Female entrepreneurs make significant contributions to growth and poverty reduction worldwide but face greater obstacles than their male counterparts. Their businesses are typically smaller, employ fewer people and are more likely to be concentrated into smaller and informal firms and in the retail sector. Today’s BBL presents evidence from Nigeria, Tunisia and Togo on what works to support women-led businesses improve their performance and close the gaps between male and female entrepreneurs. The work is supported by the Women’s Leadership in Small and Medium Enterprises (WLSME) a trust fund partnership with USAID that aims to promote a better understanding of the key determinants of successful women-led SMEs in developing countries. WLSME is co-financing rigorous evaluations of interventions in 12 countries across Africa, Central Asia, the Caribbean, the Middle East and North Africa and South Asia.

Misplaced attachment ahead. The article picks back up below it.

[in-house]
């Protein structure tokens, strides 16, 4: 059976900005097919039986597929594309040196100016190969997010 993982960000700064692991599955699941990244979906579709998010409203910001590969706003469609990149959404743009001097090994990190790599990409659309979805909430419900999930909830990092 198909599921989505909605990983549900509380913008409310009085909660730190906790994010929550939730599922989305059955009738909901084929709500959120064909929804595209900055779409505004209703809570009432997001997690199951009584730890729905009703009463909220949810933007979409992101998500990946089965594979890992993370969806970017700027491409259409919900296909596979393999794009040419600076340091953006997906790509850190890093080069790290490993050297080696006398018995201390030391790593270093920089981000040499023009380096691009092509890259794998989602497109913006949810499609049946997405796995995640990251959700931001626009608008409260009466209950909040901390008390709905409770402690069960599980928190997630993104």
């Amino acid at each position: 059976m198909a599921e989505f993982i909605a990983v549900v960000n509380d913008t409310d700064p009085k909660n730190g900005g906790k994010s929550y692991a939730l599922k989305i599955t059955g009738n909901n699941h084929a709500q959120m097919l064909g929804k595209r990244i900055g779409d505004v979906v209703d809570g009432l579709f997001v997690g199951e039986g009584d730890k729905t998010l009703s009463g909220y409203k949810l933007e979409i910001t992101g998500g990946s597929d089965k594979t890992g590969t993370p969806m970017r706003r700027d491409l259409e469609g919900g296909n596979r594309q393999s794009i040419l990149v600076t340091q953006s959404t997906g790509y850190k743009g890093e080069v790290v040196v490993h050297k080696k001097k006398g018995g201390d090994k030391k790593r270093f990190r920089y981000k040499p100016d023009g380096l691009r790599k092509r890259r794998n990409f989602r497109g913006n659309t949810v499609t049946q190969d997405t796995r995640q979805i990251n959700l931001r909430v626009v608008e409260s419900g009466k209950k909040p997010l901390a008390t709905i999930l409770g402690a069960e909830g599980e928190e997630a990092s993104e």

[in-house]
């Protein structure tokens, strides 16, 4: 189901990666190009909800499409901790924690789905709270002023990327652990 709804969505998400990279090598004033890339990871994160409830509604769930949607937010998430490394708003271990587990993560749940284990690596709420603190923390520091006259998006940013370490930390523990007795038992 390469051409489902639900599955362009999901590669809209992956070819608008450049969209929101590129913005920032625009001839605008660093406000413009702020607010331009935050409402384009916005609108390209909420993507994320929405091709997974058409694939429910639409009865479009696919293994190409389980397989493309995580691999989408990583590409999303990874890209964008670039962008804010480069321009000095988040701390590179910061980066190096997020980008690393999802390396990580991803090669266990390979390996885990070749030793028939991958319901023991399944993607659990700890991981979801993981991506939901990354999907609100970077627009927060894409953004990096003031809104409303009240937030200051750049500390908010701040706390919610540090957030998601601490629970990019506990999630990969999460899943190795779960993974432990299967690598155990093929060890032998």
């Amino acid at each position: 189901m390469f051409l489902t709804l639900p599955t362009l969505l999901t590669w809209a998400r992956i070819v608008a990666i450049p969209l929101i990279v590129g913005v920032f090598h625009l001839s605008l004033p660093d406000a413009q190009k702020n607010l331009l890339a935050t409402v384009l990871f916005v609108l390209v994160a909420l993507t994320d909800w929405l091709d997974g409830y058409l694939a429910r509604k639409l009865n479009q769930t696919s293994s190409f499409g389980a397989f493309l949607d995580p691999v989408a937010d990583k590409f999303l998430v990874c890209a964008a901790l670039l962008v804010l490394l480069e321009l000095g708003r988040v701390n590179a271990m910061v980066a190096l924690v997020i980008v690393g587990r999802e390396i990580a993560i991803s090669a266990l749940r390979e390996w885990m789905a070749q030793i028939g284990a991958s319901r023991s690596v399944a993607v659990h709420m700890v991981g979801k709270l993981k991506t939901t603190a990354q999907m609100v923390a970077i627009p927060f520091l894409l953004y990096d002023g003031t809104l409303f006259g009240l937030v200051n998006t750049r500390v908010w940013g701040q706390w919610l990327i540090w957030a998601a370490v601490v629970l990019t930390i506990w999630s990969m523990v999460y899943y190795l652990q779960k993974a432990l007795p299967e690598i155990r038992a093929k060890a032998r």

Caren Grown, Senior Director, Gender Cross-Cutting Solutions Area, World Bank Group
“Identifying and Spurring High-Growth Entrepreneurship: Experimental Evidence from a Business Plan Competition” (Nigeria). for
“Entrepreneurship Education for University Students in Tunisia: Long-Term Impact Evaluation Results,” co-authors Patrick Premand and Jumana Alaref
“Which Skills for Women’s Success? Preliminary results of an impact evaluation of entrepreneurship training programs in Togo,” co-authors Francisco Campos, Leonardo Iacovone, Hillary Johnson and David McKenzie
A light lunch will be provided (first come, first served)